Is It Worth Paying Your Property Taxes by Credit Card?Posted July 3, 2014 in Credit Card Tips, Personal Finance
While Calgary may be shunning credit cards, Winnipeg is embracing them – at least partially. Although homeowners won’t be able to pay their property taxes directly to the City of Winnipeg by credit card, they can now use Plastiq, a third party service provider, to pay by credit card. This is similar to the service offered by Canada Revenue Agency to taxpayers, allowing them to pay their balance owing by credit card.
Using Plastiq is easy – simply visit the website, sign up, enter your account information and you’re finished! Using your credit card to pay your property taxes can earn you a lot of reward points, but there’s a catch – the credit cardholder (you) are stuck paying the fees. Let’s look at the pros and cons of paying your property taxes by credit card.
Advantages of Paying Your Property Taxes by Credit Card
Reward Points: The main reason to pay your property taxes by credit card is the reward points. For many homeowners their annual tax bill can be quite hefty, so what better way than to reap some rewards than with your credit card? For example, if you owed an annual property tax bill of $3,000, you’d earn $30 by using your 1 per cent cashback credit card. You’d earn even more rewards with premium credit cards that often offer 2 per cent or more.
Grace Period: Coming up with the funds for your annual tax bill all at once can be tough, especially when you’re budgeting for a summer getaway. If your cash flow is tight, your credit card can be your saving grace by buying you some time. The majority of credit cards come with a 21-day interest-free grace period at the end of your statement date. If you’re certain you can come up with the funds before your statement comes due, paying your property taxes by credit card makes sense. Just make sure you avoid carrying a balance at all cost!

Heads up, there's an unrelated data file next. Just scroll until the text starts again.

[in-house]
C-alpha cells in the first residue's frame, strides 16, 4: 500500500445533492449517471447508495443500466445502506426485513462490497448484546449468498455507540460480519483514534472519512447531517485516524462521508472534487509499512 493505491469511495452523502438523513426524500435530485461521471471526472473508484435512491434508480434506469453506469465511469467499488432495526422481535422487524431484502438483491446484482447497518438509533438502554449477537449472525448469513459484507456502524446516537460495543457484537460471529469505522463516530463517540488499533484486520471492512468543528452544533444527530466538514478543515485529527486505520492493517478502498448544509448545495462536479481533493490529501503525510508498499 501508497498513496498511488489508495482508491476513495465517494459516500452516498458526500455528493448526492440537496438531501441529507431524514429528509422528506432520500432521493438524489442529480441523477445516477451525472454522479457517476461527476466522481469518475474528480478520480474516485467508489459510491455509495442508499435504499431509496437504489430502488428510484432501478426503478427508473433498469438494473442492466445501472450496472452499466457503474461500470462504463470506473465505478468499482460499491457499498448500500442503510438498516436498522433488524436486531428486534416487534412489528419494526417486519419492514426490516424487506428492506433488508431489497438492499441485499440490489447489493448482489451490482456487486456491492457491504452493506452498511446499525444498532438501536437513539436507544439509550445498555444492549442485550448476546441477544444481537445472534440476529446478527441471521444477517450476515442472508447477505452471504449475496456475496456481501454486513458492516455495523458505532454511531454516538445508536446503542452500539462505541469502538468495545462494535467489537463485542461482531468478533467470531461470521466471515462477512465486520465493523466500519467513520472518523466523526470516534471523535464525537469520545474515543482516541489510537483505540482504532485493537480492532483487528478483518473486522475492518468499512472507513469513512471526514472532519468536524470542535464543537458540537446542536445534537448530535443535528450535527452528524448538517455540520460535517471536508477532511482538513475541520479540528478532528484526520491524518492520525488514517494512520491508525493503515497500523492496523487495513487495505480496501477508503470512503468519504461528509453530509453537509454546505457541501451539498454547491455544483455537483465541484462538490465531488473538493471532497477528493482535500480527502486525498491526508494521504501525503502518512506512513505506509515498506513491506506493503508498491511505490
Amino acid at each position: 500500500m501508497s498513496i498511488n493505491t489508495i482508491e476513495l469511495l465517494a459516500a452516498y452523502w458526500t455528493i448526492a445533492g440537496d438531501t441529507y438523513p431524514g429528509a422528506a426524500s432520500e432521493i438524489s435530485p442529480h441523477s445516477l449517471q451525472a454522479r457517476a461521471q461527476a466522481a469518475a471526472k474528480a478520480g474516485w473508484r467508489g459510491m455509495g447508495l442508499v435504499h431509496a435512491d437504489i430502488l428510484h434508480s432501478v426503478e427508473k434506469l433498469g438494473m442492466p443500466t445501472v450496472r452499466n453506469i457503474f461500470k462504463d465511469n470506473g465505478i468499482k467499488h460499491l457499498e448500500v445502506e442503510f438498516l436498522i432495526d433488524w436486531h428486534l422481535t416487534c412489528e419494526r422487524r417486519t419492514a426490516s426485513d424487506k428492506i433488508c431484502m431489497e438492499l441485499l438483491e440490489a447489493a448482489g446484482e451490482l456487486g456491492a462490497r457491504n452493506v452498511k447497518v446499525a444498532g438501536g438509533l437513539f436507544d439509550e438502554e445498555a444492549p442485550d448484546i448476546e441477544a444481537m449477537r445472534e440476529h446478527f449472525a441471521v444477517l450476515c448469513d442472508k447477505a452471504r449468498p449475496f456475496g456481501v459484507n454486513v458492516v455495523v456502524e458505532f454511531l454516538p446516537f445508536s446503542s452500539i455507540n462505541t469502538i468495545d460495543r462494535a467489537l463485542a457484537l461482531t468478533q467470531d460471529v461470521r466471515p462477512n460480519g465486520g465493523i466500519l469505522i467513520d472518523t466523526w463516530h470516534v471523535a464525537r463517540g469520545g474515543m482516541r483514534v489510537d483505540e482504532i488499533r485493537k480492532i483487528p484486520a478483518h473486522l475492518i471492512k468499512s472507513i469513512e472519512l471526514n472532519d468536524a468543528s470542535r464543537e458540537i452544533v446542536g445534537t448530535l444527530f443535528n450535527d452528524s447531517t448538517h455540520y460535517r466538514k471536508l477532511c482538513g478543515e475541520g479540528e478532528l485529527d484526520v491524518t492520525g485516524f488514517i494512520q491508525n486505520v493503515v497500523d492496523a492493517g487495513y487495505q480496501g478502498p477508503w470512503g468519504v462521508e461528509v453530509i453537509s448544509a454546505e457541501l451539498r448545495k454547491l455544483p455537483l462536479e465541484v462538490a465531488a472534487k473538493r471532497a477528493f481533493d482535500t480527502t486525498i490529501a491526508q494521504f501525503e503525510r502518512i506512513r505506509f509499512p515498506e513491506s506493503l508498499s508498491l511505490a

Disadvantages of Paying Your Property Taxes by Credit Card
Fees: When you make a purchase using Plastiq, it’s slightly different than a standard credit card transaction. With a typical credit card transaction, the merchant pays a fee of between 1.5 and 3 per cent to cover the costs associated with offering credit cards as a method of payment. So-called premium credit cards offer the greatest rewards, but also come with the highest merchant fees.
With Plastiq the merchant fees are reversed – instead of the merchant (the City of Winnipeg) covering the fees, homeowners are left footing the bill. To see if it’s worth using your credit card to pay your property taxes, you’ll have to determine if the reward points outweigh the fees. For example, if you have a tax bill of $3,000, and you must pay 3 per cent in fees, you’ll end up with a final tax bill of $3,090. If you don’t earn at least $90 in rewards to cover the fees, it’s not worth using your credit card.
Interest: Credit cards are a great way to manage your cash flow and earn rewards points, as long as you use them responsibly. Responsible credit card spending means living within your means and paying off your entire credit card balance when it comes due. If you’re short on cash and you have a large property tax bill owing, your credit card is only a short-term fix. Although it’s nice to earn reward points, they will be offset by the hefty interest charges of 19 per cent or higher you’ll incur by carrying a balance.
To manage your cash flow better, instead of paying your annual tax bill all at once, you can sign up for Tax Instalment Payment Plan (TIPP) and arrange to pay your annual tax bill by way of equal monthly payments.
The Bottom Line
It’s nice to see the City of Winnipeg become one of the first cities to offer credit card as a method of payment for property taxes. Before choosing to pay by credit card, it’s important to see if the rewards you’ll earn are better than the fees you’ll pay for using Plastiq. If not, there are plenty of other ways to pay your tax bill, including online banking, ePost, mail and in person.
For more information on paying your property taxes by credit card, please visit Payment Options – Assessment and Taxation Department – City of Winnipeg.